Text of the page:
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CA Expands Coverage Under the California Family Rights Act

Late last week, Governor Newsom signed Senate Bill 1383 (“SB 1383”) into law, which goes into effect on January 1, 2021, significantly expanding coverage of the California Family Rights Act (“CFRA”) (Cal. Gov. Code Section 12945.2).

Pre-Existing Law

Under pre-existing law, CFRA requires employers with 50 or more employees within a 75-mile radius to grant a leave of absence to eligible employees of up to 12 workweeks in a 12-month period for permitted purposes, including to bond with a new child or to care for themselves or a child, parent, or spouse. The baby bonding requirements of the CFRA were expanded effective January 1, 2018 under the New Parent Leave Act (“NPLA”) (Cal. Gov. Code Section 12945.6) to apply to employers with 20 or more employees within a 75-mile radius for eligible employees. Additionally, under pre-existing law, leave for purposes of caring for a family member was available only if the family member was the employee’s child, a parent, spouse, or domestic partner. Further, under pre-existing law, where both parents worked for the employer, the employer was only required to grant a combined 12 weeks of leave for baby bonding purposes under the CFRA and New Parent Leave Act.

Expanded Eligibility to Small Employers

SB 1383 repeals CFRA and NPLA and expands the obligation to provide leave to small employers not covered before. The new law requires employers with at least 5 employees to provide an otherwise eligible employee with up to 12 workweeks of unpaid job-protected leave during any 12-month period for certain covered reasons. The employer must maintain and pay for the employee’s coverage under a group health plan for the duration of the leave at the level and under the conditions coverage would have been provided if the employee had continued in employment continuously for the duration of the leave.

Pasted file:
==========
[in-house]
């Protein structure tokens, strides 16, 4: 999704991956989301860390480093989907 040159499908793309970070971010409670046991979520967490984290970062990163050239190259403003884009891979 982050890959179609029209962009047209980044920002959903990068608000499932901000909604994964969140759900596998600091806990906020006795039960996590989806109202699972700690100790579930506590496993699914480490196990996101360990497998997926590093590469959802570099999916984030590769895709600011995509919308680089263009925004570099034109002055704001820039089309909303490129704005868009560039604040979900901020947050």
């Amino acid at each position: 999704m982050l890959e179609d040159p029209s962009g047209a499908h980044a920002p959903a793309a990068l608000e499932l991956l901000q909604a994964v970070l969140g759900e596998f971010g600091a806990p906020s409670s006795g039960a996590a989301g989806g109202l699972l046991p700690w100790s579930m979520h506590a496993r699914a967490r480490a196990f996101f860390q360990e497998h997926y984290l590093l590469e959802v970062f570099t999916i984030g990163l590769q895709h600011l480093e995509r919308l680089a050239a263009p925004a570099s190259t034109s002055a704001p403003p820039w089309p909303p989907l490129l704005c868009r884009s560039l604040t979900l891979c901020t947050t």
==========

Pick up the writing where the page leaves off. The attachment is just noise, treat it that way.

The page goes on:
Additional Covered Family Members and Expanded Reasons for Leave

SB 1383 also expands the covered family members and potential reasons for which an eligible employee may take leave. Under SB 1383, eligible employees may take leave to bond with a new child of the employee or to care for themselves or a child, parent, grandparent, grandchild, sibling, spouse, or domestic partner.

With the enactment of SB 1383, all eligible employees will be able to care for grandparents, grandchildren, and siblings, unlike under the pre-existing law.

SB 1383 requires an employer that employs both parents of a child to grant up to 12 weeks of leave to each employee.

The new law also requires employers to provide up to 12 weeks of unpaid job-protected leave during any 12-month period due to a qualifying exigency related to the covered active duty or call to covered active duty of an employee’s spouse, domestic partner, child, or parent in the Armed Forces of the United States. Lastly, SB 1383 does not permit an employer to refuse reinstatement of “key employees” as was previously allowed by the CFRA under qualifying circumstances.

Lastly, under SB 1383, employees will still need to meet eligibility requirements, including 12 months of service and 1,250 hours worked for the employer in the previous 12-month period, to qualify for family and medical leave.

Next Steps

The CFRA’s provisions have changed—even for larger employers—so all employers with 5 or more employees should add or update their CFRA policies in their employee handbooks. Employers who were not previously subject to the CFRA should spend some time understanding how this new law will interact with their current practices. If you have any questions, feel free to contact us.

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